If you log in to the device as the root user, you enter the UNIX shell, which is indicated by the percent sign (%) as the prompt. To access the Junos CLI, enter the cli command at the shell prompt:
root% cli user@host>
The Junos CLI has two modes:
Operational mode--This mode displays the current status of the device. In operational mode, you enter commands to monitor and troubleshoot Junos OS and devices and network connectivity.
Configuration mode--A Junos device configuration is stored as a hierarchy of statements. In configuration mode, you enter these statements to define all properties of Junos OS, including interfaces, general routing information, routing protocols, flow-based security features, user access, and system and hardware properties.
After logging in, you enter operational mode, which is indicated by the right angle bracket (>):
From operational mode, use the configure command to enter configuration mode, which is indicated by the pound sign (#):
user@host> configure  user@host#
To exit configuration mode and go back to operational mode, enter exit at the prompt:
user@host# exit user@host>
Configuration Mode Commands
The following table lists some commonly used configuration mode commands.
Use the show command to display the configuration from the current configuration hierarchy level and sub-hierarchies. If you issue the show command from the top of the configuration hierarchy, the entire configuration is listed.
CLI commands are organized in a hierarchy. Commands that perform a similar function are grouped in the same hierarchy level. For example, all commands that display information about security functionality are in the show security hierarchy in operational mode.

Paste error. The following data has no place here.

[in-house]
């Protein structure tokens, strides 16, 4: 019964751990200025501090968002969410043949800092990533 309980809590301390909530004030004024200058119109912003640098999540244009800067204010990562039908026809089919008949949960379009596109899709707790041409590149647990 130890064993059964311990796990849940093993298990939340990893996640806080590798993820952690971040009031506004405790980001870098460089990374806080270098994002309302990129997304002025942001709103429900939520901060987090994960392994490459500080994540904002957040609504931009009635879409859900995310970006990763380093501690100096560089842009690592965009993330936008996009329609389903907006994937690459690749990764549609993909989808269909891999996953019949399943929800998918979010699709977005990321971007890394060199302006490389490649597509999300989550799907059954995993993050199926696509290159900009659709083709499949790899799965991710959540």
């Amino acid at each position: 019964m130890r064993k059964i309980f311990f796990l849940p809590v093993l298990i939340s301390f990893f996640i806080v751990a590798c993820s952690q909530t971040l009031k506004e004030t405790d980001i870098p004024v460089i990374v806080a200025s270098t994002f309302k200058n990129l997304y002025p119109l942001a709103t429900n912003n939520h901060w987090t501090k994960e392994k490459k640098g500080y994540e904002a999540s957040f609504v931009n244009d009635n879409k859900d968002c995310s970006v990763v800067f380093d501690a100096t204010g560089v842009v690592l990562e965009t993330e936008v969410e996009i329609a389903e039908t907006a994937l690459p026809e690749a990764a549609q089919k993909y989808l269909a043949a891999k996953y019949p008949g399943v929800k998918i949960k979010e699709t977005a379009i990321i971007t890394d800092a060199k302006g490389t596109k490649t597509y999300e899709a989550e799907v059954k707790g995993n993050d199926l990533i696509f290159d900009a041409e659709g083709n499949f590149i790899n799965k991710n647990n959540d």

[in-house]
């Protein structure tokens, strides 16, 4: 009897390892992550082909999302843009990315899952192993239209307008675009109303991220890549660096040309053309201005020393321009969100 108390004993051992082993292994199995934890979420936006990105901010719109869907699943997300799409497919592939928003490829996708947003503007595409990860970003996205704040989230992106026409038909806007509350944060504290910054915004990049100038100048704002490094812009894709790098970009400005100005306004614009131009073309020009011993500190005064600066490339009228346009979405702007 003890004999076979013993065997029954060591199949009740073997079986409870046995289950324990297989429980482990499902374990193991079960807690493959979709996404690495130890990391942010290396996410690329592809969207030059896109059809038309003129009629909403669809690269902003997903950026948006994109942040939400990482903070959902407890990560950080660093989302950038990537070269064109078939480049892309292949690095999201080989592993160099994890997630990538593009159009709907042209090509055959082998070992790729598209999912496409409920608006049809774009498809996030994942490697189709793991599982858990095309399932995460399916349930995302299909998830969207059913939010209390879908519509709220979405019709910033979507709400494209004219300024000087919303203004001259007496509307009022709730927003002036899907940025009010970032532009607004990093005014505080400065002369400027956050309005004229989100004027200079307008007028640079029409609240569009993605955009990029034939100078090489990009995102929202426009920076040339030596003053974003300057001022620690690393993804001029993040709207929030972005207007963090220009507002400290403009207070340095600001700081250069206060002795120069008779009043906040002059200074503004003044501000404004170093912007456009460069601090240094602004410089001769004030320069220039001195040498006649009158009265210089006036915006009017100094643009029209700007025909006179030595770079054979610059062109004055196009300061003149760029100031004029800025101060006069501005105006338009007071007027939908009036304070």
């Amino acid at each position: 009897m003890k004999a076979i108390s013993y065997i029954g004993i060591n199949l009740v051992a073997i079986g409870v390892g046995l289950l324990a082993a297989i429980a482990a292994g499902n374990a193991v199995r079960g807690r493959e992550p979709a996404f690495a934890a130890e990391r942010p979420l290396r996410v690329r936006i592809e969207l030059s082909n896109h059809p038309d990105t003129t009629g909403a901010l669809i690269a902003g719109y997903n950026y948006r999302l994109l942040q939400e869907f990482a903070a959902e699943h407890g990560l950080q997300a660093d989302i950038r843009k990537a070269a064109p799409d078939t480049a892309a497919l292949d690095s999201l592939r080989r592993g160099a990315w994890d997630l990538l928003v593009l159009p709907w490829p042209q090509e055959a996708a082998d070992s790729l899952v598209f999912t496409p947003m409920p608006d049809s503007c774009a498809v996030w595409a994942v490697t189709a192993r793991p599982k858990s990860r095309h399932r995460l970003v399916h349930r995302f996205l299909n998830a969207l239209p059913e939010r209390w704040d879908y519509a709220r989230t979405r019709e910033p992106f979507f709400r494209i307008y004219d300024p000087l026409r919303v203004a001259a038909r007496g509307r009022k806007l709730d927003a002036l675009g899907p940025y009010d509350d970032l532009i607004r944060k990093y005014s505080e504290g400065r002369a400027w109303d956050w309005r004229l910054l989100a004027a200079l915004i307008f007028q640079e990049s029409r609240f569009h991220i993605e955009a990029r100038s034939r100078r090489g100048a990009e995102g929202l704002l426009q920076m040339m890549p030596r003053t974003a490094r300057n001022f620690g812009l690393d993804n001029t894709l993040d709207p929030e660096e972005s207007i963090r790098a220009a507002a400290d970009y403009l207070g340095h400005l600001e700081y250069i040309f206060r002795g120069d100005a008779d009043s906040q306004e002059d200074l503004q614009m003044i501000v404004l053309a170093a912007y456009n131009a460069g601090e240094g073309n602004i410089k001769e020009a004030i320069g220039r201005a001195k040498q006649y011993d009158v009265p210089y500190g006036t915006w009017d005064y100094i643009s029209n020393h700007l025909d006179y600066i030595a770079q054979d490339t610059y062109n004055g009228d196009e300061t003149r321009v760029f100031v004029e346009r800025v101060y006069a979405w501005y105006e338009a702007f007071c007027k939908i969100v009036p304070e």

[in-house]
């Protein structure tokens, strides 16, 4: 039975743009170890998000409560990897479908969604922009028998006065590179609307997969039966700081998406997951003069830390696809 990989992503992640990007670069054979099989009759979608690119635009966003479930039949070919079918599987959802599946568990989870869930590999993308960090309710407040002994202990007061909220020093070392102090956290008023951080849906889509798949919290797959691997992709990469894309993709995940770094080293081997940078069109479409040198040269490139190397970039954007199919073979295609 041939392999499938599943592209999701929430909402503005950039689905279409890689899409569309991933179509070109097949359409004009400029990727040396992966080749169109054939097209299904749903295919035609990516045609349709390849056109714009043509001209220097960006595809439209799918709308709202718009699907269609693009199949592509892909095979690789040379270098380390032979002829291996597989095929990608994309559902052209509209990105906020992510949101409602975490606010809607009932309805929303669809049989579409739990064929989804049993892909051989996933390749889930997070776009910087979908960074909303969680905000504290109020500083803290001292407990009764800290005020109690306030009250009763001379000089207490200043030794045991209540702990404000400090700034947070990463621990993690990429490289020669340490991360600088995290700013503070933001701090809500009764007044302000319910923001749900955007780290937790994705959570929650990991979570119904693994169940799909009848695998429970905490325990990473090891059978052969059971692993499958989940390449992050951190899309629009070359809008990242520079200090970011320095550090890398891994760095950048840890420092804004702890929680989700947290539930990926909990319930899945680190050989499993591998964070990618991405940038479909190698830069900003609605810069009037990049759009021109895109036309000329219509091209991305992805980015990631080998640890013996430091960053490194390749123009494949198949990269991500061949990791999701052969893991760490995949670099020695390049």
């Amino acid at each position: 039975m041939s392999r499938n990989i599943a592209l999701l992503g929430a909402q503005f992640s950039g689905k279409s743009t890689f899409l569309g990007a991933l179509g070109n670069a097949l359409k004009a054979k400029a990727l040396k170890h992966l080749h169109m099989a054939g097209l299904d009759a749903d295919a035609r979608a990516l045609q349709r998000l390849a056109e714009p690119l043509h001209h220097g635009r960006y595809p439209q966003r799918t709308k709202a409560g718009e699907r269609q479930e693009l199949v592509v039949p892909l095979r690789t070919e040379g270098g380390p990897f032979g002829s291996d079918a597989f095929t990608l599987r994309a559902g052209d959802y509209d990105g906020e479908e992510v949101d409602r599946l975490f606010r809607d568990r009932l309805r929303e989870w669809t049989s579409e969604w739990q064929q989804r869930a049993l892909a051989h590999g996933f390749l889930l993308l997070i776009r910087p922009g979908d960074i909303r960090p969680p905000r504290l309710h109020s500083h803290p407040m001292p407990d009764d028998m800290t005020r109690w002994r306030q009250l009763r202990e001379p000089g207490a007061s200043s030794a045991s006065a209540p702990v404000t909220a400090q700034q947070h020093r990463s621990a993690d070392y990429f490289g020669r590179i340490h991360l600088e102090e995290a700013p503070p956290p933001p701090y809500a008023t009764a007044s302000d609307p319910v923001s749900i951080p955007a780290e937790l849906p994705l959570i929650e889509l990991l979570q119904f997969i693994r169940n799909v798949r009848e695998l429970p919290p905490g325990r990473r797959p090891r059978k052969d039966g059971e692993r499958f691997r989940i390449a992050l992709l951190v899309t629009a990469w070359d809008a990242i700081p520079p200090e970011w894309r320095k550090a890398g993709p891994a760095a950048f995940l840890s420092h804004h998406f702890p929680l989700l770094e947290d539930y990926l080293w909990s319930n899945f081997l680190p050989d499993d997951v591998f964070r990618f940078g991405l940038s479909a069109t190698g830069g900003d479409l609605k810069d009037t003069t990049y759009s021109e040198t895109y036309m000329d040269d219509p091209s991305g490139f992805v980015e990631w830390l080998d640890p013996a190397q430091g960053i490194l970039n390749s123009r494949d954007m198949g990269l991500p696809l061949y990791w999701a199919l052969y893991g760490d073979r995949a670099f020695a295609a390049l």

You can use the spacebar or Tab key to complete command names. If you enter a partial string of characters that uniquely identify a command, the command name is completed. If you enter an ambiguous string, a list of possible completion options appears.
Use the Tab key to complete assigned variable names (for example, usernames and interface names).
In operational and configuration modes, you can get context-sensitive help when you type a question mark (?) anywhere in the command line.
For example, if you are at the top level of the operational mode hierarchy and enter ?, you get a list of all available commands at that level.
clear Clear information in the system
configure Manipulate software configuration information
file Perform file operations
user@host> clear ?
arp Clear address resolution information
auto-configuration Clear auto-configuration action
bfd Clear Bidirectional Forwarding Detection information
bgp Clear Border Gateway Protocol information